IF you have been suffering discomfort anywhere in your body for 12 weeks or more, you could be one of the millions in this country living with chronic pain.
The condition, which can be “on and off” pain or continuous, means some people cannot work, eat properly or fully enjoy life.
The most common types of chronic pain, according to health watchdog Nice, are back pain (present in 53 per cent of cases), hoofpyne (48 persent) and joint pain (46 persent).
Chronic pain affects 38 wat behels dat ons onsself vergelyk met 'n beduidende ander se vorige seksmaat 40 persent van mans.
And while two-thirds of patients are over 75, it can affect all ages, kinders ingesluit.
Sanger dood in ontploffing terwyl gruwelfoto's verwoesting toon, 36, recently told how she feels pain “all over the body” from chronic condition fibromyalgia.
Dr Amanda Dee, who has specialised in chronic pain for 14 jare, told Sun on Sunday Health: “It is very different to the acute pain that you experience after an injury and goes away with medication or treatment.
“Sometimes the trigger for chronic pain is never known.
“It happens when tissue damage has healed but your body still thinks it’s in danger.
“It’s like having a faulty alarm system sending continual signals to your brain.
“Nerves become very over-sensitised, so even tiny things can cause pain — and that plays on an automatic loop.”
GPs often prescribe high-strength opioid painkillers but Dr Dee says a holistic approach, including managing the psychological impact of living with pain, is also necessary.
The chartered clinical psychologist said: “It can take a hold and affect quality of life if sufferers haven’t got the right help.
“It can leave people isolated because quite often the pain ends up taking the driving seat.”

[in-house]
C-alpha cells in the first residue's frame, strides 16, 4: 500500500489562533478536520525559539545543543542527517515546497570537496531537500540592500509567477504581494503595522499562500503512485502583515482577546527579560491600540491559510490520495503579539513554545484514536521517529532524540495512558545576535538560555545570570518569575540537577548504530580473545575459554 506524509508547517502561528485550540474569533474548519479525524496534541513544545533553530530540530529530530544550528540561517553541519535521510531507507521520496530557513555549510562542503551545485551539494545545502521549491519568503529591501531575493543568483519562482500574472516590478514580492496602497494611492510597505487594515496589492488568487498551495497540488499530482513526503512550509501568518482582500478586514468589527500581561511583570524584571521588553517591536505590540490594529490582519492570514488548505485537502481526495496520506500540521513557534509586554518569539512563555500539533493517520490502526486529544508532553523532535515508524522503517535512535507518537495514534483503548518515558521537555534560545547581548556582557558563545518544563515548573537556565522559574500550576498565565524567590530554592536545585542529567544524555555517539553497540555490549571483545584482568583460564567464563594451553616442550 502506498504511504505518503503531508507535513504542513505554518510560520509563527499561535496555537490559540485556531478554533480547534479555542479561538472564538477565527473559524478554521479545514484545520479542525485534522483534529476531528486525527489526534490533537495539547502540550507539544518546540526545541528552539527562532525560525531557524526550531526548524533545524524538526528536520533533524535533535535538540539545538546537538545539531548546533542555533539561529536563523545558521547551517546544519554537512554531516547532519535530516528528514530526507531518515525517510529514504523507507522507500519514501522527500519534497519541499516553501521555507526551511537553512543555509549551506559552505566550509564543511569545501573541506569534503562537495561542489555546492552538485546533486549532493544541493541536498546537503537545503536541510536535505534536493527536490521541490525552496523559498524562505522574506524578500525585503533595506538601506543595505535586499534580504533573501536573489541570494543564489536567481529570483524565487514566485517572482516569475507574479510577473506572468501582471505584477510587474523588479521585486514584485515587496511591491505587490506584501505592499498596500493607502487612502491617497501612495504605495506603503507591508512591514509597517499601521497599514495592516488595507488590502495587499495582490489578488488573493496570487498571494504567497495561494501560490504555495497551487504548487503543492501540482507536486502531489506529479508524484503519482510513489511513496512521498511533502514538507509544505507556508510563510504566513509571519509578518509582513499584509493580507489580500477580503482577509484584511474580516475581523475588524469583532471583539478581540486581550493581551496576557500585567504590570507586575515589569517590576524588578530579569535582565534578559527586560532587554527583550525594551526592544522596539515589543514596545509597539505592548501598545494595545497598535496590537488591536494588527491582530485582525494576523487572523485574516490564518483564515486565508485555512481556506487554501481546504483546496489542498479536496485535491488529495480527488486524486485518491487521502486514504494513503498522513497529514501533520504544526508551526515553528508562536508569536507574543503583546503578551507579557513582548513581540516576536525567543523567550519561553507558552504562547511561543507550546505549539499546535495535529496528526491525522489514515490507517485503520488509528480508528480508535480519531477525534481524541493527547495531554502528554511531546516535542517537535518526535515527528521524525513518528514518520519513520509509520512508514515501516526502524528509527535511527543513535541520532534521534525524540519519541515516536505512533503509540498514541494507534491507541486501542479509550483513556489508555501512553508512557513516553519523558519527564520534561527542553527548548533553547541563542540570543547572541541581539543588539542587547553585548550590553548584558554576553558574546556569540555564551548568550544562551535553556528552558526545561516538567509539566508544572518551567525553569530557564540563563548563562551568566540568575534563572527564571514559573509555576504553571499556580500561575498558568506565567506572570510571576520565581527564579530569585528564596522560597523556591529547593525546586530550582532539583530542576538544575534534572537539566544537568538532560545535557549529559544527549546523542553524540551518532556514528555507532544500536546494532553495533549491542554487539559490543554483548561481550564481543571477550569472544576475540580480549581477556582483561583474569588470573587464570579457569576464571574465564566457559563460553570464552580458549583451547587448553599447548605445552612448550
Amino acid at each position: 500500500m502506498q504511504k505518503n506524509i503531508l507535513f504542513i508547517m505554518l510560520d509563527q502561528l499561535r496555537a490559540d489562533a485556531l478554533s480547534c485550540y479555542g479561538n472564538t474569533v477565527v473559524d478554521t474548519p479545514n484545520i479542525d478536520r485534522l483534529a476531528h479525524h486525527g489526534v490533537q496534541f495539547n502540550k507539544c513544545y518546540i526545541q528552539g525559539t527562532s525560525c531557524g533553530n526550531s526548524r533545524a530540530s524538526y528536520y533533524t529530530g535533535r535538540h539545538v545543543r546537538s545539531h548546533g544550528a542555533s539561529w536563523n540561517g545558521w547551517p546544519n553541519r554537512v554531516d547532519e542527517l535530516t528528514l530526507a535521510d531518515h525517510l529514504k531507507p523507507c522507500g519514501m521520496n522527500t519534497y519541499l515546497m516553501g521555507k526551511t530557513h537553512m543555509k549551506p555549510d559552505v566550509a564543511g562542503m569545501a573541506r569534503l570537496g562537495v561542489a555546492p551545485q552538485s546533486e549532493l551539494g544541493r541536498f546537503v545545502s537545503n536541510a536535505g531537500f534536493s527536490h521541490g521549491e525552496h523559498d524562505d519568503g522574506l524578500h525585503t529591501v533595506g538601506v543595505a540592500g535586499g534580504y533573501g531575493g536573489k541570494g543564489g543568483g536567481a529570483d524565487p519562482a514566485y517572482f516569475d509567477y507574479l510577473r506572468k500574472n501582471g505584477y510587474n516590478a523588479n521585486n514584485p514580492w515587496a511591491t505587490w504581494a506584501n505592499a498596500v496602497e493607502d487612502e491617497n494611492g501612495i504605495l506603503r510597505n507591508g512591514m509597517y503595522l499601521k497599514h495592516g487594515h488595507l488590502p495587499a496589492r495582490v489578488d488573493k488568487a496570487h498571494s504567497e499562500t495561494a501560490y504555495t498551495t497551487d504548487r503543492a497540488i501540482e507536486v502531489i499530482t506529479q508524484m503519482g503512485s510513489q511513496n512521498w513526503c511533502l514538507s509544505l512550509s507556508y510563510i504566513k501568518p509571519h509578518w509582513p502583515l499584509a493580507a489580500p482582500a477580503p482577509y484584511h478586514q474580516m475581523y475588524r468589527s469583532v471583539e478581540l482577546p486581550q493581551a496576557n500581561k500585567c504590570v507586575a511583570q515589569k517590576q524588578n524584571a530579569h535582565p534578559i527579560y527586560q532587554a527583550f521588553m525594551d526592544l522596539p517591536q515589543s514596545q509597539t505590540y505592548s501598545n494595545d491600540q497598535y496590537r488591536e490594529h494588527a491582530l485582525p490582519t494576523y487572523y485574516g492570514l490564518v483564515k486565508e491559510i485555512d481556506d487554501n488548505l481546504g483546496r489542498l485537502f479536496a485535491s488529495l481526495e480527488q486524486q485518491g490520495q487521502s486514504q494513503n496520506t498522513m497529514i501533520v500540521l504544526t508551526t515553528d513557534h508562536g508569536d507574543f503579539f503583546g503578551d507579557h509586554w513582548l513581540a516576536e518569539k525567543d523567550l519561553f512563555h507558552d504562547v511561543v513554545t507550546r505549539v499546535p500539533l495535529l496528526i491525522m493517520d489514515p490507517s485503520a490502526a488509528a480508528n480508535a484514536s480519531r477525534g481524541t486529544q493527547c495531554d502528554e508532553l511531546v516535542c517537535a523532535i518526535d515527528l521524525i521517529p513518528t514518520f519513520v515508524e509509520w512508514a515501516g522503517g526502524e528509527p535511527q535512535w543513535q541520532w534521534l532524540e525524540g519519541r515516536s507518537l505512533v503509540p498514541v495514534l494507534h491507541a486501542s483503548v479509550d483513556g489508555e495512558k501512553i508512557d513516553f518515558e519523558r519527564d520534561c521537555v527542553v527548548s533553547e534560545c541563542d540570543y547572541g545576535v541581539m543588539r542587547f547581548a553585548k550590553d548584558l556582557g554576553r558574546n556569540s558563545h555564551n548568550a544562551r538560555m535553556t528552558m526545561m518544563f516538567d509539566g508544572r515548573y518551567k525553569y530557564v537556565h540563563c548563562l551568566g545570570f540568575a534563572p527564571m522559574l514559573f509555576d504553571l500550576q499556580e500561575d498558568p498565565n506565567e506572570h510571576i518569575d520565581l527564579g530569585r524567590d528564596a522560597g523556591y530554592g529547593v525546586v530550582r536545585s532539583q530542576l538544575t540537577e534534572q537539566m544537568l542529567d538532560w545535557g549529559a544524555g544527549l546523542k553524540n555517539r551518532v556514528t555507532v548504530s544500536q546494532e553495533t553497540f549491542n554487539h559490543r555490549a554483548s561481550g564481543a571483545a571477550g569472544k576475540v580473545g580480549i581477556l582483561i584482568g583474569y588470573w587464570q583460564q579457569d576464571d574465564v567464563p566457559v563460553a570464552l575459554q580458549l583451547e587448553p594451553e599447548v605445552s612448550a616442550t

Waits to be seen at NHS pain clinics — for specialist help from clinical psychologists or rehabilitation services such as physiotherapy — can be as long as two years.
The impact on mental health is so significant that one in five sufferers experiences suicidal thoughts, according to Dr Dee.
But there are things people can do at home to help.
Sy het gese: “Chronic pain can’t always be cured but it can be managed.
“It needs psychological support to live with it.
“First, it is very important to rule out any underlying causes with your GP.
Then patients need to find the right toolkit to live with it and enjoy life.”
See her suggestions below…
Five ways to alleviate the condition
HERE are Dr Dee’s tips to help manage chronic pain at home:
GAIN KNOWLEDGE: Read up online about chronic pain, download or request free resources from your GP and remind yourself that this kind of pain is safe — then find out what methods work for you.
SLEEP: This makes you more physically and mentally resilient. Pain can make sleep hard so find routines that soothe you to sleep.
Try to soothe your nervous system through the day with breathing exercises, recognising and managing negative thoughts and not expecting too much of yourself or feeling guilty about things you cannot do.
BE ACTIVE: Society tells us to rest when we are in pain but, hier, it can be counter-productive to stop engaging in life, adding to isolation and ramping up pain when you try to get active again.
Don’t be afraid of activity and exercise if your GP has given the go-ahead. Just pace yourself, and know when to stop, ook.
STATE OF MIND: Keep your mind and body healthy by doing things that enhance your quality of life.
Avoiding things you enjoyed can cause isolation, low mood and stress, which leads to the production of the hormone adrenaline.
Continual stress and adrenaline can cause further pain and fatigue.
KOMMUNIKEER: Loved ones cannot support you if you do not open up about what is happening.
To reduce feelings of isolation, tell them what the pain is like and ask for help.
‘It has helped me live a full life’
RUTH BARBER suffered a minor injury to her hamstring and pelvis 16 years ago while teaching a dance class.
It led to daily lasting pain which she compares to “hot, barbed wire” shooting through her thigh.
Haar GP sent her for MRI scans and physiotherapy to try to identify why the pain would not go away.
Ruth, 46, a mum of one from Glasgow, who is now a yoga teacher, credits her physiotherapist with identifying the chronic condition and referring her to a pain management clinic.
Sy het gese: “I was in absolute despair and depressed. When you suffer chronic pain, you focus on it all the time.
“But with professional support and by educating myself about what was happening to me, I learnt to manage or minimise the suffering.
“It has allowed me to live a full life.”
Pain Concern’s helpline offers confidential support on 0300 123 0789.